Community Health Center breaks ground for Knowledge, Technology office in Middletown
By Cassandra Day, The Middletown Press
MIDDLETOWN >> The head of the Community Health Center said he’s often asked whether, when he founded the facility 45 years ago, he foresaw such a long legacy of patient service.
“Of course, what 20-year-old do you know that doesn’t think he can conquer the world?” joked CEO and founder Mark Masselli Monday during a groundbreaking for the new Knowledge and Technology Center at the facility’s future home on Grand Street.
At least 200 North End and other city residents, patients and local and state dignitaries joined for the ceremonial event on the dirt lot that sits kitty-corner from the CHC’s primary care peace & health building at 605 Main St.
The new three-story, 30,000-square-foot building will house information technology, telehealth, communications, human resources and other offices that comprise CHC’s statewide primary care network, according to the organization.
With a host of medical disciplines under one roof, Masselli said, patients benefit from “medicine and dentistry and behavioral health all talking to each other,” which sets CHC apart from most primary care practices.
CHC has more than 45 locations, cares for 145,000 patients and supports primary care practices in 25 states, according to Masselli.
Second-graders from the North End’s Macdonough Elementary School sat in colorful tie-dyed CHC T-shirts and once the time arrived to break ground, each was outfitted with a ceremonial hard hat and had a little fun scooping up a shovelful of earth and tossing it into the air.
State Rep. Matthew Lesser, D-Middletown who represents the 100th Assembly District and is known for his proclivity for social media posts on his activities, is “one of the few people who does legislation as well as his tweeting,” Masselli joked.
“I’m so good at tweeting that I’m tweeting right now and you can’t even see it,” Lesser said, before joking that he “got roped into this project five years ago.”
He alluded to early problems the CHC had with getting the new building project to move ahead, which led him to lobby other lawmakers and key state officials for help.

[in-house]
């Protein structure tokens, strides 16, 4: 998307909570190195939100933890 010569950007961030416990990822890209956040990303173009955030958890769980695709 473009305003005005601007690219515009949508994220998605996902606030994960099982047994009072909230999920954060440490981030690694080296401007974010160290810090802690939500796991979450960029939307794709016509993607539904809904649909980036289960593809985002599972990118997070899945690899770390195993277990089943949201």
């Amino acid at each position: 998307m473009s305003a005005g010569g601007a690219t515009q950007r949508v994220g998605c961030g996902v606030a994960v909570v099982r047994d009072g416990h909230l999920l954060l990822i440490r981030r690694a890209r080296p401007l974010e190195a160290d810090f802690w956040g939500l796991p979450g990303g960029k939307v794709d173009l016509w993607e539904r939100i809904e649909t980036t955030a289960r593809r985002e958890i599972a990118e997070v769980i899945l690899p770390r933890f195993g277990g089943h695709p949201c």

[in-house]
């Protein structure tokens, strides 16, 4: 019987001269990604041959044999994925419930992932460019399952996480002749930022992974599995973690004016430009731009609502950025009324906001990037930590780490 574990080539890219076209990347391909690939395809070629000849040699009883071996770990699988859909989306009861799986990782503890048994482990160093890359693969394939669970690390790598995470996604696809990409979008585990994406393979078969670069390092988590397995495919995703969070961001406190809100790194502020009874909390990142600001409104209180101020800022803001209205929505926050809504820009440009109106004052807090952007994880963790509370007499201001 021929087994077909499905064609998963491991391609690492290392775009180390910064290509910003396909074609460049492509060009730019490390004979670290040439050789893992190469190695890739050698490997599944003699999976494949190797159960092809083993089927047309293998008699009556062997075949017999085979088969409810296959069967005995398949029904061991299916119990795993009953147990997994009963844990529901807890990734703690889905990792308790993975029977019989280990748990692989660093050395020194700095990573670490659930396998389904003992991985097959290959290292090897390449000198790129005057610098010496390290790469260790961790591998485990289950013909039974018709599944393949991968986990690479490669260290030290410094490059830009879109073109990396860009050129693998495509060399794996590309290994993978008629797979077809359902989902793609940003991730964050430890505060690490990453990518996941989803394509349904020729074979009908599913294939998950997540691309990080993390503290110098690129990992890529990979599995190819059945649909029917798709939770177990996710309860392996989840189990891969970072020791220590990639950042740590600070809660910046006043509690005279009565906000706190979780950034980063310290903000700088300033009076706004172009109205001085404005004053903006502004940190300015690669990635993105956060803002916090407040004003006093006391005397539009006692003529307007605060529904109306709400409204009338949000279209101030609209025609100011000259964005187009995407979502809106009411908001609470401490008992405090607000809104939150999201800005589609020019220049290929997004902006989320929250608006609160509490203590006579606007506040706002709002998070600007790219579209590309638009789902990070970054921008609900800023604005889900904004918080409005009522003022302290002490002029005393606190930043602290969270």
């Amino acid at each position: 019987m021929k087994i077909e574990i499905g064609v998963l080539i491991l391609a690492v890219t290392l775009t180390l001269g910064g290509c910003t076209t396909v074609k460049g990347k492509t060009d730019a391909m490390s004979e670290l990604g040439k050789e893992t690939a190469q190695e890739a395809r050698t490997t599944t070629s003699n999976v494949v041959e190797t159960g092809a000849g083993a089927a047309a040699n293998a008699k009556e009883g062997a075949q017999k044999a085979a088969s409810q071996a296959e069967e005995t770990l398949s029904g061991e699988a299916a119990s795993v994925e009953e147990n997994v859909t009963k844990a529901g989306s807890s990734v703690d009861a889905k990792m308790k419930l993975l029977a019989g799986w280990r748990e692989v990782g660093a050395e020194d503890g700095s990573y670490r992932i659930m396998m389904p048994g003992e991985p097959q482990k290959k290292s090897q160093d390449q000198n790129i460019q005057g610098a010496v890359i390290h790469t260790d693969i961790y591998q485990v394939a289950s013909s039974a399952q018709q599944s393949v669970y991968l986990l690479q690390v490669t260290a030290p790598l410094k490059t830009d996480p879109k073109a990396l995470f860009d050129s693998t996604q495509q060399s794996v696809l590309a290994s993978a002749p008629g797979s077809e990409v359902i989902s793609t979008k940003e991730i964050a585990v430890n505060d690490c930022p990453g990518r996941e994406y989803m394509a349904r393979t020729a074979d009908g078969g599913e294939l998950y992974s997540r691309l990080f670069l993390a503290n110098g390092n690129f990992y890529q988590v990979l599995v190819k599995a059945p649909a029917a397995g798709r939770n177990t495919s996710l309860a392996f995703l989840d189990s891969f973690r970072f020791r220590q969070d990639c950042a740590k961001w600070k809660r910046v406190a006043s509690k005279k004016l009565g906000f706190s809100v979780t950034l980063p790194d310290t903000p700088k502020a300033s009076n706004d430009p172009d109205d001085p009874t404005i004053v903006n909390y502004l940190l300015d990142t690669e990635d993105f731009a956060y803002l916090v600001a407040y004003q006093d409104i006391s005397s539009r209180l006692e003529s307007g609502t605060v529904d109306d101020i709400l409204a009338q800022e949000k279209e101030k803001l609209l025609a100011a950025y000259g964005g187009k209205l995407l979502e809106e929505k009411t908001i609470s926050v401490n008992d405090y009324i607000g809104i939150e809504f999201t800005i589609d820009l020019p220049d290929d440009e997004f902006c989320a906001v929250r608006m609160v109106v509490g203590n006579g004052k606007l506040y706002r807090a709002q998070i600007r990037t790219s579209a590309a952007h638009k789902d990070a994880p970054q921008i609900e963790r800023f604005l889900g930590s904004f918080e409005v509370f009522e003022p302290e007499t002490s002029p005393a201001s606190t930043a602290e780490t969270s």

“As state legislators, we sometimes exaggerate our importance, sometimes our own ideas of what we do get ahead of ourselves,” Lesser said. “To be honest, we don’t get too many 3 a.m. phone calls, but I did get a 3 a.m. phone call about this project once, when it looked pretty bad.”
Funding was eventually secured, he said.
“When you put the word ‘community,’ (in front of an organization) that is the correct word for this,” said Lt. Gov. Nancy Wyman.
“It is a community health center, for all types of people, for all types of problems, this is a center that people can come here and really feel relieved. I can’t wait until you hire more people — a lot more, I hope,” she said, to laughter.
In the 45 years since its founding, CHC has built facilities in Bristol, Clinton, Danbury, Enfield, Groton, Hartford, Meriden, Middletown, New Britain, New London, Norwalk, Old Saybrook, Stamford and Waterbury, has school-based health and mobile dental centers, and the Weitzman Institute, among others. Masselli said two new collaboration are on the horizon, a health clinic on New Britain Avenue in Hartford, run in conjunction with the Connecticut Children’s Medical Center, and the building of second primary care location in Stamford.
The CHC’s goal is to allow people to be engaged in their health care by “removing the barriers” of going to a primary care physician, being diagnosed, and then referred to another doctor for a problem, Masselli said.
“Say you go to your physician with a dental problem and you’re told to go find somebody else: ‘Actually, you have diabetes but you also have an associated condition — you’re a little depressed.’ I can have somebody there in the same room talking to you about one, the physical side; and two, the mental health side,” Masselli said.
The CHC has doctors and other practitioners who have come from Yale, Harvard, Brown, Columbia and other universities “who want to work in a place that has a purpose. Our purpose is to care for people in need but people define that themselves,” he said. “We don’t have any exclusion so we’re located in neighborhoods that are poor — we have lots and lots of people who are economically challenged.”
Margaret Flinter, who joined CHC in 1980 is senior vice president, clinical director, a nurse practitioner, and “copilot” of the organization, Masselli said. In 1987, he reached out to Flinter, who had taken time off from work to have her son. “I called her up and I said, ‘Margaret, I’m going off to Tibet for six weeks and will you just come up for the six weeks? That’s all you have to do.’
“She came, she stayed, and thank God,” he told those gathered under the tent.
Longtime Grand Street resident Luigi Furno, whose home adjoins the new Knowledge and Technology Center’s future site, is well-known in Middletown for the garden he lovingly tends every year.
When Furno and his wife would sit in his backyard, taking a rest, Flinter said, “he would generously reach across the fence with a paper sack filled with tomatoes for me in the early years here at the health center.”
“Digging in and planting something is the metaphor today for me: an idea, a building or a tomato plant. Nurturing that idea, building that building, harvesting that tomato plant. This is part of the great cycle of so many people standing here today,” Flinter said.